A senior nurse who sought anonymity however said the facility was largely deserted on Tuesday, when three patients died, while three others died upon arrival.
“One of the patients was from Tana Delta in Tana River and two others had been referred from private clinics,” said the nurse.
“They have been give one hour to vacate the facility,” said an intern doctor. “Everything is on hold. Nurses are the ones who take care of these mothers here; now that they are not in, there’s no one to look after them.”
Mr Joseph Manu, 46, said he had not been attended to by either nurses or doctors since the crisis began.
Knun Homa Bay County Branch executive secretary George Bola said government officers had not engaged them since the strike began.
“They have not met us to iron out our grievances despite the pain and suffering by patients,” said Mr Bola.
However, County Health Executive Lawrence Koteng’ said measures were being put in place to contain the crisis.
“We are doing what we can to end it,” said Dr Koteng’. “We plan to meet the striking nurses.”
In Kisumu, only doctors were working but only attended to desperate cases.
Those who required a nurse were turned away. Maternity wards and the antenatal care department was worst hit as expectant mothers who had gone for check-ups found no one to serve them.
In Nyamira, Health Chief Officer Douglas Bosire threatened to hire nurses to keep county referral and sub-county hospitals operational.
“As a temporary measure, we may be forced to hire some nurses if the situation worsens,” said Mr Bosire.
In Migori, 550 nurses from the eight sub-counties insisted that they will not resume duty until their grievances were addressed.
“Don’t bother coming to the public hospitals because we will not be there to admit or to treat patients,” nurse Mary Atieno told patients.
Two expectant mothers admitted to the Kakamega General Hospital were also discharged.
Western Regional Prisons Commander Nicholas Emase said the influx of patients at their facility had led to a stock-out of medicines.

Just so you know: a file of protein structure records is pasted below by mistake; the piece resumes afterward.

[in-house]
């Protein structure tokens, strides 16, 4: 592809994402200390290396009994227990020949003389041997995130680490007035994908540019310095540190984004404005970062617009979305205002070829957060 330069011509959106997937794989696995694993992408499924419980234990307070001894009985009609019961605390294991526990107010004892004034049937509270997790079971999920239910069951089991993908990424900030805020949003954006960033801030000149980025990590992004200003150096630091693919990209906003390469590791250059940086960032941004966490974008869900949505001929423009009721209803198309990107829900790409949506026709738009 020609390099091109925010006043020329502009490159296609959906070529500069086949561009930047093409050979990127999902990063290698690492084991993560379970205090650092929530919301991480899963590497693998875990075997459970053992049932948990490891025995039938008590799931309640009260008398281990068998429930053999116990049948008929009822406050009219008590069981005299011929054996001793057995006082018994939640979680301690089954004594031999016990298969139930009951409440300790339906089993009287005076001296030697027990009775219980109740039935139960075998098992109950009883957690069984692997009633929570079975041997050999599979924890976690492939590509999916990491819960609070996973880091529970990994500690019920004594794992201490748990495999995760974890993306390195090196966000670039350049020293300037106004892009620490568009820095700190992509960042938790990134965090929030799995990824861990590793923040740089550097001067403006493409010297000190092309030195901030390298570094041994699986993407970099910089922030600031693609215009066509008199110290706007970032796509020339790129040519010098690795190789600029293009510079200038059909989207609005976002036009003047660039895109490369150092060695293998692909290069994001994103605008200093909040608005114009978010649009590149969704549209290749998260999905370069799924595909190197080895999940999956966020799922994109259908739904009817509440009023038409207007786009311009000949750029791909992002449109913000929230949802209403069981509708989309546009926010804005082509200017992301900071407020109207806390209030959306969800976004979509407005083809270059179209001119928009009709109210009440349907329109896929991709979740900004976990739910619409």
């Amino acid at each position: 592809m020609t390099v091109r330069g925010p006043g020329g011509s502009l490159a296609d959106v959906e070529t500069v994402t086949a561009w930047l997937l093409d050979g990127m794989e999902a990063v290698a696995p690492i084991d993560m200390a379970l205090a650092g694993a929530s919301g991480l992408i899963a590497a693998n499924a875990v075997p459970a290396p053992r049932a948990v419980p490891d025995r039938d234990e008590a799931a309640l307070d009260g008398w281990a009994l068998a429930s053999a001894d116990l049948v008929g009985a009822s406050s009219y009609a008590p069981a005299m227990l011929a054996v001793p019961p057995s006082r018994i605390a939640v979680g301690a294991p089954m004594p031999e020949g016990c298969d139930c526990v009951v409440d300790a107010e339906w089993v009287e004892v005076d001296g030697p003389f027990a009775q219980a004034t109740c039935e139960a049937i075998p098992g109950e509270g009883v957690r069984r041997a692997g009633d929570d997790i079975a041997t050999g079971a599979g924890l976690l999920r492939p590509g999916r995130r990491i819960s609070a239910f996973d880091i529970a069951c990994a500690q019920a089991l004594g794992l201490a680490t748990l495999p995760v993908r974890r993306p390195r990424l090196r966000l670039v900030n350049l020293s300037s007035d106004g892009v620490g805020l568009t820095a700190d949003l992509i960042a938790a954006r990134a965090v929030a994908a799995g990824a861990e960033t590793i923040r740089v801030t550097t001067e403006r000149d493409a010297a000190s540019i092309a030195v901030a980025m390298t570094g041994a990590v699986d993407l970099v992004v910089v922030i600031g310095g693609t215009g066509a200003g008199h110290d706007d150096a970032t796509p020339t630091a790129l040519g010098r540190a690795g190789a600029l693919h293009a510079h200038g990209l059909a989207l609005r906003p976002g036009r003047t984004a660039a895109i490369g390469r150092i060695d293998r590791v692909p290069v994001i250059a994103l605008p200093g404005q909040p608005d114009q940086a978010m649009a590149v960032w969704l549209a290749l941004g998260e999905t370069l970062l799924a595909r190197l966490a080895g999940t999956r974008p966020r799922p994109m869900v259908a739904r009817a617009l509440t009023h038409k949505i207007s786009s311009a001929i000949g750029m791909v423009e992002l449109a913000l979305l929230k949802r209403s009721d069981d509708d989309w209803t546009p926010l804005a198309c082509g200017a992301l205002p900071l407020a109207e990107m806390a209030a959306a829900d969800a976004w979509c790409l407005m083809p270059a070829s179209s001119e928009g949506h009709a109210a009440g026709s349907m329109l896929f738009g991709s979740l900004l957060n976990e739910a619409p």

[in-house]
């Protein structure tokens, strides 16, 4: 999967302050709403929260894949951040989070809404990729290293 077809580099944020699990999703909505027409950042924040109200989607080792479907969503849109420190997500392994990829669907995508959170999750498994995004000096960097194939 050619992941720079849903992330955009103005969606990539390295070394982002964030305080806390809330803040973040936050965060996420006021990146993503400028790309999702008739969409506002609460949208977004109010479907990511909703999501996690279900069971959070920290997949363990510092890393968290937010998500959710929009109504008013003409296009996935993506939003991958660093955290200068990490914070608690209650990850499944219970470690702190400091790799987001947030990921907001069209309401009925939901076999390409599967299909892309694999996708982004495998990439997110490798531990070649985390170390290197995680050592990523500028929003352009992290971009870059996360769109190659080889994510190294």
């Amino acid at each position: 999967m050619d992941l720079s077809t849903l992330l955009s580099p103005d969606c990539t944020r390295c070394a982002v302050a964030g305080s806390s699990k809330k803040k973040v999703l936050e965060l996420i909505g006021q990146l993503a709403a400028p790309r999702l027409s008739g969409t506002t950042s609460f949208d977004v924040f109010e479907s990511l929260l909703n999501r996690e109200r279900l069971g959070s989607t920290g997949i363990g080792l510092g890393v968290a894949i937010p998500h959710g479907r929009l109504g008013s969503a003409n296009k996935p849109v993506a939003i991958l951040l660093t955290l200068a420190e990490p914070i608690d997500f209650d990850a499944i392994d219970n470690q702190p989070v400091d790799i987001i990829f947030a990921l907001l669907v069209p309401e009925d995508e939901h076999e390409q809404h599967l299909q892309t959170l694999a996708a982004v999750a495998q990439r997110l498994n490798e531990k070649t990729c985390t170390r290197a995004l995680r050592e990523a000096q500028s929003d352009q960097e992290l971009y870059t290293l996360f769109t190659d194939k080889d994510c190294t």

In Vihiga, Knun branch secretary Caleb Maloba said all nurses stayed away from work. He said local Knun members had abandoned street protests but will not resume duty yet.
Said Mr Maloba: “We have left much of the engagements to our national office in Nairobi.”
Clinical officers at Kisii Teaching and Referral Hospital said they were overwhelmed with the workload.
“We are doing most of the work—including admitting patients, administering drugs, making routine check-ups and all the work that falls under the nurses’ docket,” a clinical officer lamented. “The work is too much yet this is only the second day.”
Busia Governor Sospeter Ojaamong said: “We can’t sign the agreement when the Salaries and Remuneration Commission has not finalised part of its bargain, to bring out exactly what are we are going to sign.”
The situation was also dire in Nakuru, Nyandarua, Laikipia and Samburu.
Frustration, disappointment and pain was evident at the Nakuru Level Five Hospita. Patients were turned away while consultation rooms remained closed as doctors stayed away in solidarity with the nurses.
Expectant mothers who arrived after 10am were told to return this morning for ante-natal services.
At Langalanga Sub-County Hospital, however, it was business as usual and patients were attended to.
At the Nyahururu County Referral Hospital in Laikipia, wards were deserted and only a few patients were still at the facility. In Samburu, doctors took up the role of care givers.
More than 70 patients had been withdrawn from Nanyuki County Referral Hospital by their relatives.
Hospital superintendent Sammy Kilonzo said the number of patients in the wards had reduced from 206 on Monday to 126 yesterday morning.
In Nyeri, divisions marred the strike as some nurses defied calls by their officials to boycott work.
Patients flocked health facilities even as a group of nurses held demonstrations in Karatina Township.
Knun branch secretary Beatrice Nduati however maintained that the strike was successful.
Her words were echoed by Tharaka-Nithi branch secretary Kenneth Micheni at Chuka County Referral Hospital.